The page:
Visitors are not permitted at Sunnybrook. Read more »

Hospital  >  News & media  >  News

Stroke in pregnant women three times higher than in non-pregnant women: study

September 8, 2017

Dr. Rick Swartz

Stroke in women during pregnancy is three times higher than stroke in non-pregnant women of the same age, according to a Canadian study published today which reveals that roughly 30 out of 100,000 women will experience a stroke during the pregnancy period. The highest risk occurs during the periods just before or following birth.

“Pregnancy can affect vascular risk factors, like diabetes or blood pressure, but many people don’t recognize there is an increased risk of stroke,” says study co-author Dr. Rick Swartz, stroke neurologist; medical director North East GTA Regional Stroke Program, director of the Stroke Research Unit at Sunnybrook, and assistant professor, Department of Medicine, University of Toronto. “Stroke is a leading cause of death and disability in adults and when stroke occurs as a complication of pregnancy, the impact on the mother, child and families can be devastating.”

Despite advances in stroke treatment, prevention and care, stroke remains a major cause of maternal death and a devastating cause of maternal morbidity around the world. Given the profound impact of stroke on women of childbearing age, their families and health systems, it is vital to have accurate rates of stroke in and around pregnancy to facilitate both clinical decision-making and health system planning.

What precisely increases stroke risk in pregnant women requires more study. However, early findings suggest hormonal changes and certain conditions like preeclampsia may increase risk. The condition — a sudden onset of very high blood pressure can be potentially life-threatening for moms-to-be and their babies if left untreated. High blood pressure is the number one risk factor for stroke but it can be managed.

There may also be geographic differences between countries that may reflect factors including genetics, health-care systems and other not-yet identified reasons. The meta-analysis identified a potential trend of lower event rates in some countries; seemingly those with more universal pre-natal care.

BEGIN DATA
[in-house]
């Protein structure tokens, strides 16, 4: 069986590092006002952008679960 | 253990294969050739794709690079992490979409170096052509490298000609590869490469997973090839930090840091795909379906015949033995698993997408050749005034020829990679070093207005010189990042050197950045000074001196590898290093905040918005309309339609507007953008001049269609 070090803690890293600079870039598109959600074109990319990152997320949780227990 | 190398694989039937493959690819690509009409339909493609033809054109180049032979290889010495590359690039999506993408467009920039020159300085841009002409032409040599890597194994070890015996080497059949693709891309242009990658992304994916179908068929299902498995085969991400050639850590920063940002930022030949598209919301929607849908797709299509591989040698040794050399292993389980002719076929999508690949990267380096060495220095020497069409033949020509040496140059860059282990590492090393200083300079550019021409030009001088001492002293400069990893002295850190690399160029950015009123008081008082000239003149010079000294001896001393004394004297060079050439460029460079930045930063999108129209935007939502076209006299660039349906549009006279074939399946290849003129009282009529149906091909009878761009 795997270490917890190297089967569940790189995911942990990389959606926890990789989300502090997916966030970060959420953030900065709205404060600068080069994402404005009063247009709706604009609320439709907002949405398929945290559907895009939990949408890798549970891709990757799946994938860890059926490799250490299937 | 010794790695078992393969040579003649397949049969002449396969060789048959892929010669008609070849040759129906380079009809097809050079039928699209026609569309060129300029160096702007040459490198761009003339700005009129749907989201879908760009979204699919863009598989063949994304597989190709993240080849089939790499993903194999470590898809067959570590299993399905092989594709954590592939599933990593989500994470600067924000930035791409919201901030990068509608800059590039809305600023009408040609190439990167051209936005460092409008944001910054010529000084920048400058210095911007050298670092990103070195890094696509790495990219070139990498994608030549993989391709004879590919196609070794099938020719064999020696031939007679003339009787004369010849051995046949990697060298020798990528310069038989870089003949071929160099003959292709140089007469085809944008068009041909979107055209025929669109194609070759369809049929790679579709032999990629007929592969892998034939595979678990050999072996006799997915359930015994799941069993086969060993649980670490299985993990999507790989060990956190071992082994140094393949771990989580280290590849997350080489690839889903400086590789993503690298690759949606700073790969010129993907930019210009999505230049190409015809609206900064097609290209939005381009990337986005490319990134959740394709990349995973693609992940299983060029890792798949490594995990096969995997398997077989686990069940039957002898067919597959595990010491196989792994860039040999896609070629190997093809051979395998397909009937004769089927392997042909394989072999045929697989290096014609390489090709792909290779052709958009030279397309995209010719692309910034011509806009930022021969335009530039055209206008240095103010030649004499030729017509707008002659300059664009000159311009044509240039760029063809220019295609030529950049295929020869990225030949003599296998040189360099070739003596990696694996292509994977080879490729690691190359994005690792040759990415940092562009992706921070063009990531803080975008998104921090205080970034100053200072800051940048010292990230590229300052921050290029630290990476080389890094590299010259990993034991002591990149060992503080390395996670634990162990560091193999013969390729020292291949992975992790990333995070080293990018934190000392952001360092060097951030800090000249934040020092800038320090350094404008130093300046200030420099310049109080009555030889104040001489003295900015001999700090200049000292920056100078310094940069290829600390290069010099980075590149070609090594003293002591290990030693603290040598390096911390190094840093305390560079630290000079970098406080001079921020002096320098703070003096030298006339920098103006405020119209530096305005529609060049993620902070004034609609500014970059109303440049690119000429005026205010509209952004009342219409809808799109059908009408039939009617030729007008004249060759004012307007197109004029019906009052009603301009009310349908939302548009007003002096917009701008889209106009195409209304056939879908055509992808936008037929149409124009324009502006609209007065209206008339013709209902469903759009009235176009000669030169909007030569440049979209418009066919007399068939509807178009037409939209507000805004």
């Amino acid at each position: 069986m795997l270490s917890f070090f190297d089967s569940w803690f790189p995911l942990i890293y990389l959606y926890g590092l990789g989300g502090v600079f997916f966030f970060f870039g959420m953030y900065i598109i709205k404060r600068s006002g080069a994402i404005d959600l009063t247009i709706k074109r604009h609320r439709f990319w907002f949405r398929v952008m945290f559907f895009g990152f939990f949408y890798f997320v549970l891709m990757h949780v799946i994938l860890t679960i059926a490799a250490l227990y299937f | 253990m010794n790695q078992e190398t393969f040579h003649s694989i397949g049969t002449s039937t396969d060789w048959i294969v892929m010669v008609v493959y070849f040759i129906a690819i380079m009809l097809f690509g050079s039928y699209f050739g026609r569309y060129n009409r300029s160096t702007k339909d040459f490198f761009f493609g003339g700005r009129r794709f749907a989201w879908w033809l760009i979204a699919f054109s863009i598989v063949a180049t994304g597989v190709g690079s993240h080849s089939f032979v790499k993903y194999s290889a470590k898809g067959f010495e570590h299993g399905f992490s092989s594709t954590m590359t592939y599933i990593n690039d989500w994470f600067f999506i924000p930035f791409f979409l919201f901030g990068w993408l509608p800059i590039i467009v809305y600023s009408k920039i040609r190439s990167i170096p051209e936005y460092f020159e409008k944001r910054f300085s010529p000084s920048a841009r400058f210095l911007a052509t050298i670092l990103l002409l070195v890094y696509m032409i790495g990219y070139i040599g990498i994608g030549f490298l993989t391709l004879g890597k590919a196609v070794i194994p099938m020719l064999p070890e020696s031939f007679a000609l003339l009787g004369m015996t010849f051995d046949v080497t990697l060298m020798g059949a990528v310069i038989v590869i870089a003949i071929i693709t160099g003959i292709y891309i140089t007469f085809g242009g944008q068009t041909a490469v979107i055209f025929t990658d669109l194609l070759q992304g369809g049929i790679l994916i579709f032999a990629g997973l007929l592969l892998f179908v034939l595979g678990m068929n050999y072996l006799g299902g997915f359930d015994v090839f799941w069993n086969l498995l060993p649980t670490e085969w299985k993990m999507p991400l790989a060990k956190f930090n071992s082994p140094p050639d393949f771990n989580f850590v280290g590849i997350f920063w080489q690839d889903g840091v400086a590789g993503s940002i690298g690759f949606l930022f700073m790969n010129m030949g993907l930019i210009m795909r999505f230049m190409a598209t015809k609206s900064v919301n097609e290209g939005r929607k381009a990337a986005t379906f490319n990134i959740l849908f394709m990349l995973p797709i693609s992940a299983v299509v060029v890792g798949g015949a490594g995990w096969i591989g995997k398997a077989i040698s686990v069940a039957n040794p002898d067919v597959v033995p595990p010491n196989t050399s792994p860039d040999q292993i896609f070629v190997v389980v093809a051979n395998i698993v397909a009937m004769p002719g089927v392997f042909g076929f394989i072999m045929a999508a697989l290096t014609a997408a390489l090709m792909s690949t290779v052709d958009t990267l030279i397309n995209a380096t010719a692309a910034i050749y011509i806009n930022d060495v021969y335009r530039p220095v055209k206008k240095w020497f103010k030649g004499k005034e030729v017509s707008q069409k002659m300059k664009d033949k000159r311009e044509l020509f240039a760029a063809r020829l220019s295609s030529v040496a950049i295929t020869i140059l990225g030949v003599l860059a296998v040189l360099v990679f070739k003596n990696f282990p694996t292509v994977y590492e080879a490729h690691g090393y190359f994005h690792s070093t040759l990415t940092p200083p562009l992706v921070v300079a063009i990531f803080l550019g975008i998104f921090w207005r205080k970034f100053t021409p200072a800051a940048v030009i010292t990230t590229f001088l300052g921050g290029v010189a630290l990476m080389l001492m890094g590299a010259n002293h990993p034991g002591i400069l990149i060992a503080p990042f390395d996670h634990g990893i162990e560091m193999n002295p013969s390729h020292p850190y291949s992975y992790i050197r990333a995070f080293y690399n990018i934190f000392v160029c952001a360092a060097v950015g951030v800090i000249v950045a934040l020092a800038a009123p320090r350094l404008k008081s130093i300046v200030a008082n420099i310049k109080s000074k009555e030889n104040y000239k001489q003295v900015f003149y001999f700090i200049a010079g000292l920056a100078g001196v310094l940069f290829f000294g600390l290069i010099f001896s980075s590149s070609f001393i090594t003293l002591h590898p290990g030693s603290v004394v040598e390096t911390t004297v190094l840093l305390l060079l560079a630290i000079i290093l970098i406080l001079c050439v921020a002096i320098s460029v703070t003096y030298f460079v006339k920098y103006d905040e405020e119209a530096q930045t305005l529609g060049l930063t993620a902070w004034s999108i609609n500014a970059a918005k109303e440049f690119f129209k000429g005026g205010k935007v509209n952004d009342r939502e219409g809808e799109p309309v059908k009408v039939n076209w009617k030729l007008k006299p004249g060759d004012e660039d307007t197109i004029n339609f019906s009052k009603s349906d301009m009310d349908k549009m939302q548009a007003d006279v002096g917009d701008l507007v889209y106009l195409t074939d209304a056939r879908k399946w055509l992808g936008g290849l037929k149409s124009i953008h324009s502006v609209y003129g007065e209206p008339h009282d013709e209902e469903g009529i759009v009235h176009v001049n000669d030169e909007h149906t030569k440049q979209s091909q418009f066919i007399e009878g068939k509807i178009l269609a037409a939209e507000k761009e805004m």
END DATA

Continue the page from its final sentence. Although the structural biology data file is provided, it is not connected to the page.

“All pregnant women are at a low, but increased risk of stroke,” says study co-author Dr. Patrice Lindsay, director of stroke, Heart & Stroke. “While all pregnancy-related stroke risk cannot be eliminated, there are things women can do to decrease their risk, including following a healthy diet, being physically active and smoke-free, managing blood pressure and stress and limiting alcohol consumption.”

The study found that pregnancy increases the risk of stroke for a number of reasons, including: pregnancy-related high blood pressure disorders (chronic hypertension, gestational hypertension, pre-eclampsia, eclampsia) and their complications (renal damage, HELLP syndrome), blood and blood clotting changes in the third trimester and post-partum periods, hyperemesis (persistent severe vomiting which can lead to dehydration) resulting in increased concentration of cells and solids in the blood, and changes to cerebral vasculature.

Regular follow up with one’s physician throughout pregnancy is especially helpful to monitor stroke risk factors such as pre-eclampsia, blood pressure and blood sugar, and to discuss any symptoms of concern.

While there was minimal evidence surrounding recurrence rates in subsequent post-stroke pregnancies, Dr. Lindsay notes that women who have had a previous stroke can get pregnant and should work closely with their health-care providers to ensure that their risks and prevention needs are addressed.Future research is needed to address this gap.

For media interviews, please contact

Diane Hargrave
416-467-9954, ext. 102

Nadia Norcia Radovini
Sunnybrook Health Sciences Centre

» Read the full news release on the Heart & Stroke Foundation's website